Let’s face it! Infant mortality rates among African American babies are twice as high as those of the general population. But many of the causes of infant mortality are preventable and “A Healthy Baby Begins with You.” In May 2007, the Office of Minority Health (OMH), of the Department of Health and Human Services, launched “A Healthy Baby Begins with You” – a national campaign to raise awareness about infant mortality with an emphasis on the African American community and as one of our efforts to end health disparities among racial and ethnic minorities. Click the links below to learn more information about A Healthy Baby Begins with You:

Crisis in the Crib: Saving our Babies Video
Crisis in the Crib: The Role of Men
General information and video address from campaign spokesperson, Tonya Lee
Host an Event
Involved Organizations
Media Kit

Brain Hero Video
Following two-year collaboration with the Interactive Media Division of the School of Cinematic Arts at the University of Southern California to develop and test new ways of communicating the science of early childhood development, the Center on the Developing Child has released the collaboration’s first product, “Brain Hero.” The three-minute video depicts how actions by a range of people in the family and community can affect a child’s development. Based loosely on such games as “Guitar Hero,” “SimCity,” and “The Game of Life,” the video adapts the visual sensibility of interactive game models to a video format and portrays how actions taken by parents, teachers, policymakers, and others can influence life outcomes for both the child and the surrounding community. To watch the video, click here.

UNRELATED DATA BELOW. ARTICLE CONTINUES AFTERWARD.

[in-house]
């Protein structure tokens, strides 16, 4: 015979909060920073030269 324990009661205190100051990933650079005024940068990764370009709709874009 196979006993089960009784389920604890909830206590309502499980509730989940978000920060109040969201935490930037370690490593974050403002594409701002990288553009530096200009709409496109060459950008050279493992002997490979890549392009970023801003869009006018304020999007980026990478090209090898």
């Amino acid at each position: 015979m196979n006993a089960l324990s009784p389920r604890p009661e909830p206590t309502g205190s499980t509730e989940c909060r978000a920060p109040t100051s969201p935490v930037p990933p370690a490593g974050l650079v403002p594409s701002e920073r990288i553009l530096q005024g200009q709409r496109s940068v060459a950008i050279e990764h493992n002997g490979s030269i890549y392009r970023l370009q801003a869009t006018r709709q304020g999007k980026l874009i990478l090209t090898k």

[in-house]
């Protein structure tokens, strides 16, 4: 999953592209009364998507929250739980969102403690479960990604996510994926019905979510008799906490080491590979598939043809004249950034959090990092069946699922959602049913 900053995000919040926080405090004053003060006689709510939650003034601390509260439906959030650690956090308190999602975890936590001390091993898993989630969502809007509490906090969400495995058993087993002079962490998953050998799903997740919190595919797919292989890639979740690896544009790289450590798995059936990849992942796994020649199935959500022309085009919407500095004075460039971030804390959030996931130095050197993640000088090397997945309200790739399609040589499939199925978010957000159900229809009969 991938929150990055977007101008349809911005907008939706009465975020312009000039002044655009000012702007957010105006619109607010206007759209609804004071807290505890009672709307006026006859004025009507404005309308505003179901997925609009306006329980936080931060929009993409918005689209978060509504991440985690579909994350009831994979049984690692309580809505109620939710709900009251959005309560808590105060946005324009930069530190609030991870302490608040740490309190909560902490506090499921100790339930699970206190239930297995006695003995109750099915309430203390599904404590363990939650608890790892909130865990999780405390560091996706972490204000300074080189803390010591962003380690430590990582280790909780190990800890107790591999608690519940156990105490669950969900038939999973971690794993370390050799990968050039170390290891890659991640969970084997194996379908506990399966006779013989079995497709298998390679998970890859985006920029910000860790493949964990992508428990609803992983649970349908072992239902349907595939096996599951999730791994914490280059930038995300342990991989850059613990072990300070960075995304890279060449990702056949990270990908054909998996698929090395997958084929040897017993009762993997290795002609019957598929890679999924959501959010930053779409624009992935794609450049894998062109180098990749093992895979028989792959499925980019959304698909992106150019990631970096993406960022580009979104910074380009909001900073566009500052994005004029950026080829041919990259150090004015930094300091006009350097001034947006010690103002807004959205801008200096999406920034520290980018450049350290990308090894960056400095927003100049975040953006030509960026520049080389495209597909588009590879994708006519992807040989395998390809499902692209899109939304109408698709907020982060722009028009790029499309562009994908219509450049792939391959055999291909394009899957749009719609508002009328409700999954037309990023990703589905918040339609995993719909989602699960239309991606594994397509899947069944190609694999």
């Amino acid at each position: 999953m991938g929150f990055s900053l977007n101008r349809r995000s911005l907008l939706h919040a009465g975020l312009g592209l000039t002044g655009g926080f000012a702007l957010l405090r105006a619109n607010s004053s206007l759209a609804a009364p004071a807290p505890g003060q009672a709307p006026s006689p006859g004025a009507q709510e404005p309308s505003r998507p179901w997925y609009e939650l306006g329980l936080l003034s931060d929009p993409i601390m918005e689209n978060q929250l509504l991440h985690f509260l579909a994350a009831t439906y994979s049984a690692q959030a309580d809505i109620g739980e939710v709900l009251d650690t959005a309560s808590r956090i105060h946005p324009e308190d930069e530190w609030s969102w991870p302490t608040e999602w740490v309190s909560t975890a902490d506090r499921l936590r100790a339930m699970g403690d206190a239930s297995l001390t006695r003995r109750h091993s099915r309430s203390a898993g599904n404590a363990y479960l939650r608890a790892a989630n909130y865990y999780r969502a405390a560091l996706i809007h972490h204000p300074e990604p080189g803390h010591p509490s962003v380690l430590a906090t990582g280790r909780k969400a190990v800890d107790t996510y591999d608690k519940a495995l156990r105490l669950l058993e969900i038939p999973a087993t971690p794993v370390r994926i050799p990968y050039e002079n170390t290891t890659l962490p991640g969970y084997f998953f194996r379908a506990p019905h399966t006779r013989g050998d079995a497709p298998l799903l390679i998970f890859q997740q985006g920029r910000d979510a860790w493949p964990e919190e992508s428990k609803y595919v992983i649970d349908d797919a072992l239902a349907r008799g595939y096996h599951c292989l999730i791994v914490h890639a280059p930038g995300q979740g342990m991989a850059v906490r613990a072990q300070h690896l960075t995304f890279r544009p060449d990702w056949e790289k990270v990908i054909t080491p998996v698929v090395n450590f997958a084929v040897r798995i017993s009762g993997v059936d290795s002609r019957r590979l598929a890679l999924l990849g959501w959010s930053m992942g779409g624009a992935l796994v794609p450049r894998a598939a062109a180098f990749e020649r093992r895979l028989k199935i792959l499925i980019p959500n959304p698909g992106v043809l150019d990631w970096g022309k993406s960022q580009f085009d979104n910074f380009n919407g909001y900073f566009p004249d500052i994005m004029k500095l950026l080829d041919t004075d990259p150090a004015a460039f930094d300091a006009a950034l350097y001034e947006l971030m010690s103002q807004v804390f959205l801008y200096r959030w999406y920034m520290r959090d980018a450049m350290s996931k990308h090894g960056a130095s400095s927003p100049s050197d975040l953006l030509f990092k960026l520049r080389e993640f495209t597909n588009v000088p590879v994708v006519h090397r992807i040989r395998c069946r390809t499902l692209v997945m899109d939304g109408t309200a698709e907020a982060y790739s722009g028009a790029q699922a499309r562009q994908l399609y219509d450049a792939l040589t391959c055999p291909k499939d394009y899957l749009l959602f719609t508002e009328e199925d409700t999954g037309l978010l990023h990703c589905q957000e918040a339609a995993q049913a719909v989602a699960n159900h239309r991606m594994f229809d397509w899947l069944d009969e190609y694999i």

Every Woman Southeast – Advocate for the Wellbeing of Women in the South Eastern United States
Every Woman Southeast is a coalition of leaders and agencies from eight states working together to build a multi-state, multi-layered partnership to improve the health of women and infants in the south.

Healthy Families Florida: A Proven Solution!
The Healthy Families Florida Program is a proven solution for the prevention of child abuse and neglect. With increasingly limited resources, it is critical that Florida prioritize funding for programs and services that yield the greatest possible return for our economic future. Healthy Families Florida is a wise investment for today’s children and families and tomorrow’s economic security. Child abuse and neglect disrupts a child’s brain architecture, damaging the developing brain and leading to problems in learning and behavior and increased susceptibility to physical and mental illness over time. It may also perpetuate a generational cycle of abuse.

Research and experience indicate that it can cost Florida taxpayers $64,377 a year to care for an abused or neglected child. This estimate is conservative and includes only costs for child welfare services, hospitalization, special education and juvenile justice. Healthy Families prevents child abuse and neglect for $1,671 a year per child, saving taxpayers millions of dollars.

Infant Mortality Awareness Campaign
The National Healthy Start Association (NHSA) is committed to improving birth rates in this country. As a nation-wide membership association, NHSA primarily serves the federally funded Healthy Start Projects in 38 states, District of Columbia, and Puerto Rico. The mission of NHSA is to promote the development of community-based maternal and child health programs, particularly those addressing the issues of infant mortality, low birth weight and racial disparities in perinatal outcomes. As part of its mission, NHSA supports the expansion of a wide range of activities and efforts that are rooted in the community and actively involve community residents in their design and implementation. The Association’s primary purpose is to expand the capacity of community-based maternal and child health (MCH) and Infant mortality preventive health services, thereby ensuring that all families have access to a continuum of affordable quality health care and related services. NHSA’s purpose is to be an effective advocate in policies and programs that improve the health status of women, infants and families and strengthen the capacity of Healthy Start programs and community-based MCH organizations nationwide. There are 104 Healthy Start projects throughout the nation.

To learn more about the Infant Mortality Awareness Campaign, click here.